A white Christmas is a Christmas with the presence of snow, either on Christmas Eve or on Christmas Day, depending on local tradition. This phenomenon is most common in the northern countries of the Northern Hemisphere. Because December is at the beginning of the Southern Hemisphere summer, white Christmases there are extremely rare, except in Antarctica (uninhabited), in the Southern Alps of New Zealand's South Island, and in parts of the Andes in South America as well as the southern tip of the continent, in places like Ushuaia, Argentina. The opposite of a white Christmas, when there is no snow and thus the ground is bare, is traditionally known as a "green Christmas," from the color of bare grass.
The notion of "white Christmas" was popularized by writings of Charles Dickens. The depiction of snow-covered Christmas season found in The Pickwick Papers (1836), A Christmas Carol (1843), and his short stories was apparently influenced by memories of his childhood, which coincided with the coldest decade in England in more than a century.
The song, "White Christmas", written by Irving Berlin and sung by Bing Crosby (with the Ken Darby singers and John Scott Trotter and his orchestra) and featured in the 1942 Paramount Pictures film Holiday Inn, is the best-selling single of all time and speaks nostalgically of a traditional white Christmas and has since become a seasonal standard.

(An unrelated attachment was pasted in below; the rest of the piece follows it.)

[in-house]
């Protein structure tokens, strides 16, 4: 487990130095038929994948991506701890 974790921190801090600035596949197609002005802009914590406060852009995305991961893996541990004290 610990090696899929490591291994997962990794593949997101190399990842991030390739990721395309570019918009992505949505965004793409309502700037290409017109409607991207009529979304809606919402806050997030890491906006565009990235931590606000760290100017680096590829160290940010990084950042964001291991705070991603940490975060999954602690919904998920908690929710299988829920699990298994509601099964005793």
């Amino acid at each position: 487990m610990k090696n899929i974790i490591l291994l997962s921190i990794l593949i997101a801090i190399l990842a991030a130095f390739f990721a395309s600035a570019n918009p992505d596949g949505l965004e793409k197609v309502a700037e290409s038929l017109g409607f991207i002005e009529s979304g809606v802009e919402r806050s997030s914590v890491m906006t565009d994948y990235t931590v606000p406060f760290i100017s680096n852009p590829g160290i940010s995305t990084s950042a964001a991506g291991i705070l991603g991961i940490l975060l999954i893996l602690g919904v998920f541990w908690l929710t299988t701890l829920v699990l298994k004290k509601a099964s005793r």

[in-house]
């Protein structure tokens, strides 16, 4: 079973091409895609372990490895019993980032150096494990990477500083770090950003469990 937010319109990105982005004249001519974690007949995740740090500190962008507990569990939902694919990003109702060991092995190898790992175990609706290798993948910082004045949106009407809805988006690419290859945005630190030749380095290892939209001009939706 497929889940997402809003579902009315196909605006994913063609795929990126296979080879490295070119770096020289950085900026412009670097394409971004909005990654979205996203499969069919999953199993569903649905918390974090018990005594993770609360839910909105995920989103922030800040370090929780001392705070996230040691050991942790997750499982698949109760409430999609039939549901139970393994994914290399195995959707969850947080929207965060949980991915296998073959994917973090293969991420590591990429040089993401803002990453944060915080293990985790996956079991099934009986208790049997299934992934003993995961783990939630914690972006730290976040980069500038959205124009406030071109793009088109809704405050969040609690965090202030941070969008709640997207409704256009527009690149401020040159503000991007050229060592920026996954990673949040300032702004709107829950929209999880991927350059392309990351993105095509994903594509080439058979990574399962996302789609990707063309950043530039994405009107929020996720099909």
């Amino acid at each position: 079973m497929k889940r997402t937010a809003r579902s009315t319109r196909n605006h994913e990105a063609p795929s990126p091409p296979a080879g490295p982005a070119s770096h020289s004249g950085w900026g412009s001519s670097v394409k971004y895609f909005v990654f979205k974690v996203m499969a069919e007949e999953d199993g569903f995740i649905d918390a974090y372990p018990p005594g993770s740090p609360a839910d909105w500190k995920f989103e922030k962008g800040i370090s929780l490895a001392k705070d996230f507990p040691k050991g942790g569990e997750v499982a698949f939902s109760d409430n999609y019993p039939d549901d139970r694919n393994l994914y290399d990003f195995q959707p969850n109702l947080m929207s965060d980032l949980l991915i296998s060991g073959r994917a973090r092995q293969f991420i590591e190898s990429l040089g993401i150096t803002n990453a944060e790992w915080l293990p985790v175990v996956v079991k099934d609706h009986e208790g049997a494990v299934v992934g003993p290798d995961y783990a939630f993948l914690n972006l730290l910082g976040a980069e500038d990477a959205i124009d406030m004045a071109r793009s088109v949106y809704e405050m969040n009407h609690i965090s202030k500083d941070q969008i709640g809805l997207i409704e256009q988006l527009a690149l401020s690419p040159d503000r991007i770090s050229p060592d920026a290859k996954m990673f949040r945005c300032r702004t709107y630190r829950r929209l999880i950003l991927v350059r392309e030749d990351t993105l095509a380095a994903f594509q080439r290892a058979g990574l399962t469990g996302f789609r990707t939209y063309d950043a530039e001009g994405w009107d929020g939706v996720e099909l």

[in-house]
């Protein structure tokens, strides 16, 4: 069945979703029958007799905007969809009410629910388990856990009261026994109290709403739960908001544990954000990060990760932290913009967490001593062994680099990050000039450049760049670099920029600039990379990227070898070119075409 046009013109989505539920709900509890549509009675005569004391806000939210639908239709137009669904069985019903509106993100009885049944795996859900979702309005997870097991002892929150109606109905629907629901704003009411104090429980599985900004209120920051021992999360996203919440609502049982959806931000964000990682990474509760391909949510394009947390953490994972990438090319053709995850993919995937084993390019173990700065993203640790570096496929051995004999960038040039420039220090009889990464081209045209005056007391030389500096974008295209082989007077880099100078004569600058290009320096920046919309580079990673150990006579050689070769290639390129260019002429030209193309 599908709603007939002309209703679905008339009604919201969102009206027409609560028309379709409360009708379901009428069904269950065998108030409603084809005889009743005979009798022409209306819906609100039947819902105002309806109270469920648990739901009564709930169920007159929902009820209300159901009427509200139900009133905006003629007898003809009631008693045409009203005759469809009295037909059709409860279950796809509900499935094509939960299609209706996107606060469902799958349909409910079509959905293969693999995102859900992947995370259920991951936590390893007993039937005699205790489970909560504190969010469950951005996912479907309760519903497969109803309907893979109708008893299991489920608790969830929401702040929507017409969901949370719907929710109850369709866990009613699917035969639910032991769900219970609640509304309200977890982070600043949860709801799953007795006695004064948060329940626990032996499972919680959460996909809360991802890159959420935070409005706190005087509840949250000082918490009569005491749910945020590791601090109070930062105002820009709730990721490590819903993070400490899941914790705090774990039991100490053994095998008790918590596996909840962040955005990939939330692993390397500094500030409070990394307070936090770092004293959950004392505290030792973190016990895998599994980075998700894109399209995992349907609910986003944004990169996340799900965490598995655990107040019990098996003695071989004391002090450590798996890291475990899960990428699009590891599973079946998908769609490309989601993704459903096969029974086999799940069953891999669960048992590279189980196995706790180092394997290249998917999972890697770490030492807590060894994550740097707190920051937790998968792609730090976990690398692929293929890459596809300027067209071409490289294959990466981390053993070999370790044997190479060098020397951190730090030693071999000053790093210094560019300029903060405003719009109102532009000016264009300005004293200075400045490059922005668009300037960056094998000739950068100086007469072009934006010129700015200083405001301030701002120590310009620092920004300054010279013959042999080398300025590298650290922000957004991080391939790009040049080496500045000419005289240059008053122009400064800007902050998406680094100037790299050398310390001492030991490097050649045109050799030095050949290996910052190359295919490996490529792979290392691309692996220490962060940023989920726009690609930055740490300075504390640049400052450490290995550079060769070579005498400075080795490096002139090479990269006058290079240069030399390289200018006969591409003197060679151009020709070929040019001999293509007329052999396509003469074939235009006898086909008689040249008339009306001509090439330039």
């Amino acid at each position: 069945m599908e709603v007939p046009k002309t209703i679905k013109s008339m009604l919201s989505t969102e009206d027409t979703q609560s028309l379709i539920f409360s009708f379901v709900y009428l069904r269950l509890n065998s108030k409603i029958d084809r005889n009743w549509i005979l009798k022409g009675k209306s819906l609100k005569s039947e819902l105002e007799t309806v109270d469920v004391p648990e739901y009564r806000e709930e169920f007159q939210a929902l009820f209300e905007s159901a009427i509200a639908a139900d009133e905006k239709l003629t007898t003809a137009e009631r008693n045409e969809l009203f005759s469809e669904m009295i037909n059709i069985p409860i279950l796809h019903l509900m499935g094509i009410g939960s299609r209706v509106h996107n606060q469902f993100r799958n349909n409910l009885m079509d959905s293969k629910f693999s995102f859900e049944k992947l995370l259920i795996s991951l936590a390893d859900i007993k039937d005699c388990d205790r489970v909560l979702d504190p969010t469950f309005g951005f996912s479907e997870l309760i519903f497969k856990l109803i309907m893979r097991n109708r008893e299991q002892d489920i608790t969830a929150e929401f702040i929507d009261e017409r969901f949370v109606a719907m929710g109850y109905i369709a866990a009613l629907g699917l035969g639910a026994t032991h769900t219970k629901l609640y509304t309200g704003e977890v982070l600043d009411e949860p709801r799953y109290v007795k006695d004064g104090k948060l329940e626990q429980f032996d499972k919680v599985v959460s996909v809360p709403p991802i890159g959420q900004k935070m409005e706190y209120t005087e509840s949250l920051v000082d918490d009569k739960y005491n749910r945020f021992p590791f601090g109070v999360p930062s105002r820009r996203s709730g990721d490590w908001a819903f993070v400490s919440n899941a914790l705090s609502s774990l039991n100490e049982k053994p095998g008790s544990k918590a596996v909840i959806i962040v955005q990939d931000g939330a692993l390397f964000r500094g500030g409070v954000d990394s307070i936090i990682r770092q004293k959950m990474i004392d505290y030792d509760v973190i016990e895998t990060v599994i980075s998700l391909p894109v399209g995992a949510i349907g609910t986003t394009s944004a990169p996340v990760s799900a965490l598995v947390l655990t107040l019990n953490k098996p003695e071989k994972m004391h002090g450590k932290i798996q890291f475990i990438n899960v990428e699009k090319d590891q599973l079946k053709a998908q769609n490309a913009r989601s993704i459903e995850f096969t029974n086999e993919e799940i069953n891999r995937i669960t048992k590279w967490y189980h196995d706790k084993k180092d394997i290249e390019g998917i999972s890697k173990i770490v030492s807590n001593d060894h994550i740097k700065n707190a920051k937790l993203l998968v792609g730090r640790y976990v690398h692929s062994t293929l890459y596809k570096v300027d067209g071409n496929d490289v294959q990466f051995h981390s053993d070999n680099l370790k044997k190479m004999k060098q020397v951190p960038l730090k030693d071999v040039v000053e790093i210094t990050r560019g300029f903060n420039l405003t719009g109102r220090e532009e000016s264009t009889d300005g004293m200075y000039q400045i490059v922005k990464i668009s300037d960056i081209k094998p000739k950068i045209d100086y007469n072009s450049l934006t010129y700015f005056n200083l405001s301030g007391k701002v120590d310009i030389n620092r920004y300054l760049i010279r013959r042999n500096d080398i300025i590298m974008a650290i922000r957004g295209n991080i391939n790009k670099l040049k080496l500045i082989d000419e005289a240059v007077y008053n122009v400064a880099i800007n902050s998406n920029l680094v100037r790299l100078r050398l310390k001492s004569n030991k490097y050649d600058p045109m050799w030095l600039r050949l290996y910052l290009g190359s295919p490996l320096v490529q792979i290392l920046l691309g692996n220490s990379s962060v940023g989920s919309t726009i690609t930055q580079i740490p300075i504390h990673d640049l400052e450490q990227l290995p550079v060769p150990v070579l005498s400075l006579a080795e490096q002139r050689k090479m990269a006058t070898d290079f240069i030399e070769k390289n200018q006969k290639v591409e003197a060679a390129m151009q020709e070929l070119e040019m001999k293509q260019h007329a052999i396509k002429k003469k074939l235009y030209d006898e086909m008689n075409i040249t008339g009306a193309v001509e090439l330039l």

The criteria for a "white Christmas" varies. In most countries, it simply means that the ground is covered by snow at Christmas, but some countries have more strict definitions. In the United States, the official definition of a white Christmas is that there has to be a snow depth of at least 1 in or 2.5 cm on the ground on 25 December in the contiguous United States, and in Canada the official definition is that there has to be more than 2 cm (0.79 in) on the ground on Christmas Day. In the United Kingdom, although for many a white Christmas simply means a complete covering of snow on Christmas Day, the official definition by the British Met Office and British bookmakers is for snow to be observed falling, however little (even if it melts before it reaches the ground), in the 24 hours of 25 December. Consequently, according to the Met Office and British bookmakers, even 91 cm (3 ft) of snow on the ground at Christmas, because of a heavy snow fall a few days before, will not constitute a white Christmas, but a few snowflakes mixed with rain will, even if they never reach the ground. In the United Kingdom the most likely place to see snowfall on a Christmas Day is in North and North Eastern Scotland, in Aberdeen, Aberdeenshire or the Highlands.